Interview in Speaking Tree, The Times of India.


Mohsin Bin Mushtaq Shah’s  poetry springs from a heart full of angst and insight, hope and love. He tells MONA MEHTA that Kashmir, to him, is a symbol of love, not hate.

He is a medical doctor by training, and a Sufi by inheritance and intuition. His poems caress you like a whiff of fresh air, cutting through the smog of mistrust and gloom in the Valley. Says Mohsin who lives in Srinagar, Kashmir,“My verses talk about two things: Kashmir, and love and tolerance.” He was in Delhi recently and recited his poems to an appreciative audience at the recently held Times Literary Festival. Mohsin believes that it is his duty to express his anguish and that of his people through his writings, whether in prose or poetry.

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MIr Sayyid Ali Hamdani (Ra) tried to spread the message of love and tolerance, and Mohsin too strives to do that through spontaneous verse, as in: ‘i exhume my heart in verses’

“There are three genres of poetry — one which talks about love of God – ishq e haqique; love of man — ishq e majazi and a third which states that only love of man can lead you to the love of God.This is my kind of poetry,”he says. The young man’s poems also address Kashmir, which is ‘no less than God’s poem itself ’.“As a poet it is my duty to write about the pain of Kashmir,” he says.

In Kashmir,Sufi poetry might have started with the Shaivite mystic Lalleshwari (Lal Ded) but some half a millennium since, sensitive poets like Mohsin are seeking to restore to the Valley all the love and longing for the Beloved that once enriched a culture of understanding and compassion.


Poems at the Karbala Conference, University of Kashmir.

What else do you need from your words, when your words are known for the eulogy of Hussain and the Karbala.  Two of my poems were read at the Karbala Conference, held at the Ibn e Khaldun auditorium, University of Kashmir. The video is on youtube and the original text in this post.

The original poem – hussain taught me love.


After this poem was published on social media, I got numerous queries asking me If I happen to be a Shia. It was astounding to know the prevalence of prejudice that perhaps, if a person writes eulogy for Hussain(Raa), he has to be a Shia. In view of the queries, I wrote my answer in form of a poem – disclaimer.


Zulekha in the Land of Rumi!

For the descendants of heart, madness and love are no different. They are one. Love the soul and madness the body. Taking one away from another quashes both of them. Leaving them gasping, withering and vanishing. When love knocks at the door -often in the hour of deep slumber- the human soul is entirely transformed to a different being. Where he loses all of the self and vanishes into the religion of love. No self, no nothing. I completely go with Victor Hugo’s careful remark in Les Miserables To love another person is to see the face of God.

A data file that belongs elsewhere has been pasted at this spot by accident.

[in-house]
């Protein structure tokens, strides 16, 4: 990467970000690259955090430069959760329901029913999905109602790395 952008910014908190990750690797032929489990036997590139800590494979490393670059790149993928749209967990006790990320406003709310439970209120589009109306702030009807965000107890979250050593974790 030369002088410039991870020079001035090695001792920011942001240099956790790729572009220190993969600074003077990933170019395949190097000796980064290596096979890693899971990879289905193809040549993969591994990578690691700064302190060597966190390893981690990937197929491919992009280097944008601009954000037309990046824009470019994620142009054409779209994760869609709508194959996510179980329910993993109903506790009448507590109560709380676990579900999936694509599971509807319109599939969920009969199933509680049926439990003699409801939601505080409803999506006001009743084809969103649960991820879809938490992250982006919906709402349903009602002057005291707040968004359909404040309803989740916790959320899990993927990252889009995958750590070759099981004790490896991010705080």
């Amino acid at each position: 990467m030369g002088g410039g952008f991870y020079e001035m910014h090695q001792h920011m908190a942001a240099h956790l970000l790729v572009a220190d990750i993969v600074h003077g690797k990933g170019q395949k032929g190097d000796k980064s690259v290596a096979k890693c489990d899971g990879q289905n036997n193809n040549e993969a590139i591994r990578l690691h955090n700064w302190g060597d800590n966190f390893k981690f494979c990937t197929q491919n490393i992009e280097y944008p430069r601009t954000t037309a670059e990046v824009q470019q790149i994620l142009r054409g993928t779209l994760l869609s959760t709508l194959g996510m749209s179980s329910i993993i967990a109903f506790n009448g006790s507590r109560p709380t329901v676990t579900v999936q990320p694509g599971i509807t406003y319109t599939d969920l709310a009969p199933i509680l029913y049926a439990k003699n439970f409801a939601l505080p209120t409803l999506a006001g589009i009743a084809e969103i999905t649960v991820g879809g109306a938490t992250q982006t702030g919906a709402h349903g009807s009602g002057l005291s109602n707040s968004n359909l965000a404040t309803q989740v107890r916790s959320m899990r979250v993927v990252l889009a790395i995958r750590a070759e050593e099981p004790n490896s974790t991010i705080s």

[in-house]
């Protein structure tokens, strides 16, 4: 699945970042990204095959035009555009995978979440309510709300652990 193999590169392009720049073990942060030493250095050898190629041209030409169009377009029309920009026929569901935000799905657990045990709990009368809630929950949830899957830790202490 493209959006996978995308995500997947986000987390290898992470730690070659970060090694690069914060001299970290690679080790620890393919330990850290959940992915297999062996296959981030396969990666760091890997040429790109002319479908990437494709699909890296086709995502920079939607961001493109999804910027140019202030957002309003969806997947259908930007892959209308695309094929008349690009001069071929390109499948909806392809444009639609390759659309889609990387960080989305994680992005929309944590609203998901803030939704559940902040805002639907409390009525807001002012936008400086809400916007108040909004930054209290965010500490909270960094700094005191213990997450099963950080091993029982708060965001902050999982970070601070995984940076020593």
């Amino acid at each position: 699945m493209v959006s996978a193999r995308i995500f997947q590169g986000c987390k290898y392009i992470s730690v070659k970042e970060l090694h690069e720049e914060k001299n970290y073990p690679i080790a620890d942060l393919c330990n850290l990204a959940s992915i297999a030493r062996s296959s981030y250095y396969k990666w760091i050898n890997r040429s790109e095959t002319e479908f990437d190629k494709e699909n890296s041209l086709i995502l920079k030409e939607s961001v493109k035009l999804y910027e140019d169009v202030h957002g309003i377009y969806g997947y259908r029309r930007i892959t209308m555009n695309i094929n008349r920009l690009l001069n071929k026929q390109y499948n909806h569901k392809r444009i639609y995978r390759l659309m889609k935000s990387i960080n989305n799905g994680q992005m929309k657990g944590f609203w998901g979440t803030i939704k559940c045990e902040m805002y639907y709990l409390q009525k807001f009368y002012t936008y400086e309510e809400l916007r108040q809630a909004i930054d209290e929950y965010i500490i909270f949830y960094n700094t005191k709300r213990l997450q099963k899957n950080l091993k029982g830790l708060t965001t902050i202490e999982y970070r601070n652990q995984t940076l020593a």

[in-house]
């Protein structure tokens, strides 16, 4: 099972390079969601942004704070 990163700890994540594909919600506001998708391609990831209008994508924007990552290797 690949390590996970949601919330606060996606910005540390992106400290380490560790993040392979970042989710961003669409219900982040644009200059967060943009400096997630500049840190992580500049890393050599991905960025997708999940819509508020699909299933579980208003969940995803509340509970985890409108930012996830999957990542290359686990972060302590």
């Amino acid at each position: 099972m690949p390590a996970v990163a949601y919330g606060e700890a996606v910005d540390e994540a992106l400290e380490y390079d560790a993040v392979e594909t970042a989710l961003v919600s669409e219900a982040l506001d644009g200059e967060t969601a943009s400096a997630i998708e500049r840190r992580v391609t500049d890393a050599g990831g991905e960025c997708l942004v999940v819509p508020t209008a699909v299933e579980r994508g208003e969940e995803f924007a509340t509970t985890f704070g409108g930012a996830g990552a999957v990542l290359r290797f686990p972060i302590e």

One day, similarly, love knocked at the door of Queen Zuleikha. She was looted of herself, she no more was Zuleikha, she was Yousuf, and she was Love. Zuleikha was the wife of Potiphar the Egyptian. While most of the orthodox texts see a phase of seductress in her, Rumi the master, sees a mad lover in her. For Rumi she is a type of the lover, like Majnun, so lost in her love for Yousuf that she hears every phrase and every natural sound, the wind, the fire’s crackling, birdcalls, as messages from Yousuf. Zulaikha’s lust for Yousuf represents the soul’s wailing for God.

Begins love struck master Rumi;

“Zuleikha  let everything be the name of Joseph, from celery seed to aloes wood. She loved him so much she concealed his name in many phrases, the inner meanings known only to her.

When she said, The wax is softening near the fire, she meant, My love is wanting me.

If she said, Look, the moon is up, or The willow has new leaves, or The coriander seeds have caught fire, or The king is in a good mood today, or Isn’t that lucky, or The furniture needs dusting, or The water carrier is here, or This bread needs more salt, or The clouds seem to be moving against the wind, or My head hurts, or My headache’s better, anything she praises it’s Joseph’s touch she means. Any complaint, it’s his being away.

When she’s hungry, it’s for him. Thirsty, his name is a sherbet. Cold, he’s a fur. This is what the Friend can do when one is in such love.

The miracle Jesus did by being the name of God, Zuleikha felt in the name Joseph. When one is united to the core of another, to speak of that is to breathe the name Hu, empty of self and filled with love.”